Masterpieces of late modern and contemporary art are grouped together on the fifth level. Visitors will see George Bellows’ last painting, as well as exceptional works by Oskar Kokoschka, Sonia Delaunay-Terk, Willem de Kooning, Jules Olitski, Lee Krasner, Jackson Pollock, Agnes Martin, Liliana Porter, Sara Rahbar, Chakaia Booker, Linda Benglis, Radcliffe Bailey, Francis Alys, Eddie Martinez, Louise Nevelson, and Alexander Calder.


The Davis has been very active in collections growth over recent years, so in addition to highlighting well-known favorites, the new galleries will present recent purchases and gifts for the first time. For example, the recent acquisition of Kara Walker’s 2002, Nat Turner's Revelation, an installation of projected light, painted glass slides, and a signature hand-cut silhouette, will be on view in the Freedman “Black Box” Gallery. This dramatic narrative installation was inspired by the life of Nat Turner, a self-made preacher born into slavery at the turn of the 19th century.


Newly refurbished and repurposed interstitial spaces at the core of the Davis building’s staircase create opportunities for unexpected encounter; designed to surprise and delight, three landings feature portraits of women whose “female gaze” encompasses the galleries in their purview. Other spaces present rotating selections from the Davis’s exceptional photography collection.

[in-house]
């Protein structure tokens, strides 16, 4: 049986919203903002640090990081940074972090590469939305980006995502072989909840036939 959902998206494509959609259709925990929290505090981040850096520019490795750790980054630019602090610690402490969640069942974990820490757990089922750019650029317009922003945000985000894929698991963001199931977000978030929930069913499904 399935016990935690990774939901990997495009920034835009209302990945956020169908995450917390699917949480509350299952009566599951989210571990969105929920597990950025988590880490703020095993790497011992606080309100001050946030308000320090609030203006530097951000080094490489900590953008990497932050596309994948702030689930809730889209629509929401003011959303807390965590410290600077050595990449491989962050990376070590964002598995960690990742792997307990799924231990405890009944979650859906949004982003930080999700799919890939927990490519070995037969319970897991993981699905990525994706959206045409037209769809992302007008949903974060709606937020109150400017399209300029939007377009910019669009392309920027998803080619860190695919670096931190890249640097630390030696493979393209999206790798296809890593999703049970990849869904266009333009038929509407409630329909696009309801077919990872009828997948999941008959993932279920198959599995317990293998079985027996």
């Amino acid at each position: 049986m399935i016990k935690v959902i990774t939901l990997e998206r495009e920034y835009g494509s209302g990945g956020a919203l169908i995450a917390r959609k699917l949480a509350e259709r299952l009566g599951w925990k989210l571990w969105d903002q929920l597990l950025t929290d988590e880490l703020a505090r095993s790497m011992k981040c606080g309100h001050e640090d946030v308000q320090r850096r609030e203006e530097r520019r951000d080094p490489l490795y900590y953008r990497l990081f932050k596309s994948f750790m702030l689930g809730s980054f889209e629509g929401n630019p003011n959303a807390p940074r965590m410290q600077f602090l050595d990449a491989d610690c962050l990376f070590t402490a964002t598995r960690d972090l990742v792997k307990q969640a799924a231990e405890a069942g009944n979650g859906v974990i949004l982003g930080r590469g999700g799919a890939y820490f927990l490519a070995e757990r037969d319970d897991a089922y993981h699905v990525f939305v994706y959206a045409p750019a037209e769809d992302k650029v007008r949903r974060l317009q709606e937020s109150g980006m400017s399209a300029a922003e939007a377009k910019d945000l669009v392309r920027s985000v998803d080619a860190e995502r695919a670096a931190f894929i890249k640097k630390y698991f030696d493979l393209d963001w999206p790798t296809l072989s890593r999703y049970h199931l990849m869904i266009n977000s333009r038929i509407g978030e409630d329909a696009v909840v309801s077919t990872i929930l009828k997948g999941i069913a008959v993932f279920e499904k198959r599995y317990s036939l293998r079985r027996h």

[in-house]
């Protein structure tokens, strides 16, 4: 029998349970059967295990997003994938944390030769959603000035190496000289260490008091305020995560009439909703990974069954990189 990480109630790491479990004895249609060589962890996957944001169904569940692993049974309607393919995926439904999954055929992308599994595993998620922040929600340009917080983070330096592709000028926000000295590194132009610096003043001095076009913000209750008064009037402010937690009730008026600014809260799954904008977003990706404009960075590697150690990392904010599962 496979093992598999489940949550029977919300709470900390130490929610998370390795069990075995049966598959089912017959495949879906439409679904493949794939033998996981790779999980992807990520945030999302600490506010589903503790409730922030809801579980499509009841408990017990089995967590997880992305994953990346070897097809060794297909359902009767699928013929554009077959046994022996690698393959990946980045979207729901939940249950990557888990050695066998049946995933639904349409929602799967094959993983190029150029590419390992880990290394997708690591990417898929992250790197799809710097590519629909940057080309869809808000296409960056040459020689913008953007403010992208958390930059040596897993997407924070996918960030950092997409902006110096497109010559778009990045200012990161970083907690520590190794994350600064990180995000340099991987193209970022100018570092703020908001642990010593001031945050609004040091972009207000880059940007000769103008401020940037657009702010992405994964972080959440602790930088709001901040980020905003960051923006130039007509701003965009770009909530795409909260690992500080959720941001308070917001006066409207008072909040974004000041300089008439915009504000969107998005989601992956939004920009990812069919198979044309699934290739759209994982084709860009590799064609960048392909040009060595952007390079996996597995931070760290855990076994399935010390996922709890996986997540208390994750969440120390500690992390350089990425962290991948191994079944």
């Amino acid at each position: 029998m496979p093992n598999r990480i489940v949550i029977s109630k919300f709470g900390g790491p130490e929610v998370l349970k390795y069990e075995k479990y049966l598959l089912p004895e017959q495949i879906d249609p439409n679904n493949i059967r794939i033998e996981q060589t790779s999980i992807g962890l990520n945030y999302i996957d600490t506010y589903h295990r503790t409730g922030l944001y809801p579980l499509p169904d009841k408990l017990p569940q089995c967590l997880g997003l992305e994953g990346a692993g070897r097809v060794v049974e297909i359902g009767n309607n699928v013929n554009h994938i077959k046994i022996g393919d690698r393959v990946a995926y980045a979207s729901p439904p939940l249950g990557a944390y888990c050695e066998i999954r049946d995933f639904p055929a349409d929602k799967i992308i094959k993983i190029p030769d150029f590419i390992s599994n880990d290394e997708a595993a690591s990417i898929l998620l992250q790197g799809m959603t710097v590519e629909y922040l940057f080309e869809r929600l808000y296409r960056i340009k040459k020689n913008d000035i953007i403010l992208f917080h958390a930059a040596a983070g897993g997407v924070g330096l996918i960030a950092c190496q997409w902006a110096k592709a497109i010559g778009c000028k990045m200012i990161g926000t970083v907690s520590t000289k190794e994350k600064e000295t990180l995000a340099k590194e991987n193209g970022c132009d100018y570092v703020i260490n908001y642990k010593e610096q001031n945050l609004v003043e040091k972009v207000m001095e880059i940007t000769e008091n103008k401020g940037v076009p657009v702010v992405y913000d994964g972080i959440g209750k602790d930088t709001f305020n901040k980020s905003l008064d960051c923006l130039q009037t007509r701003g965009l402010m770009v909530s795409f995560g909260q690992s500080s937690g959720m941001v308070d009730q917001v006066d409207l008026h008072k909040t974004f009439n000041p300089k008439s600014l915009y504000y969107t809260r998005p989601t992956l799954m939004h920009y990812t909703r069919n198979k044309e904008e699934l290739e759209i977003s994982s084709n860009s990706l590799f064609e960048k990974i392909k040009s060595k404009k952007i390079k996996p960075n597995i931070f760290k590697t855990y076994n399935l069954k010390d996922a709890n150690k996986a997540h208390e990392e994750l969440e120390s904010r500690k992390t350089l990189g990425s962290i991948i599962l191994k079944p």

The lower level will continue to host temporary exhibitions, which in the fall include Partners in Design: Alfred H. Barr Jr. and Philip Johnson and Anni Albers: Connections.


New mobile app to enhance the visitor experience

Throughout the newly installed galleries, visitors will encounter stories of how objects came to the Davis and learn about the key directors, curators, scholars, educators, donors, and collectors who have shaped the collections and created a home for art at Wellesley College. This information is presented through traditional wall text panels, as well as via a new mobile app from Cuseum that provides online tours, mobile notifications based on a visitor’s proximity to an object, and way-finding tools.


History of the Davis Museum

Wellesley’s art collection dates back to the opening of the College in 1875, promoted by founders Henry Fowle Durant (1822-81) and Pauline Durant. From the beginning, the Durants led a campaign to acquire original paintings, drawings, prints, and photographs, as well as plaster casts of classical sculpture, in service of a liberal arts education for women. The Durants put art at the very core of liberal arts learning through gallery installations at the center of College Hall, which served as the residential and educational facility until it burned in 1914. In 1889, the Farnsworth Art Building was dedicated to house the Wellesley collections.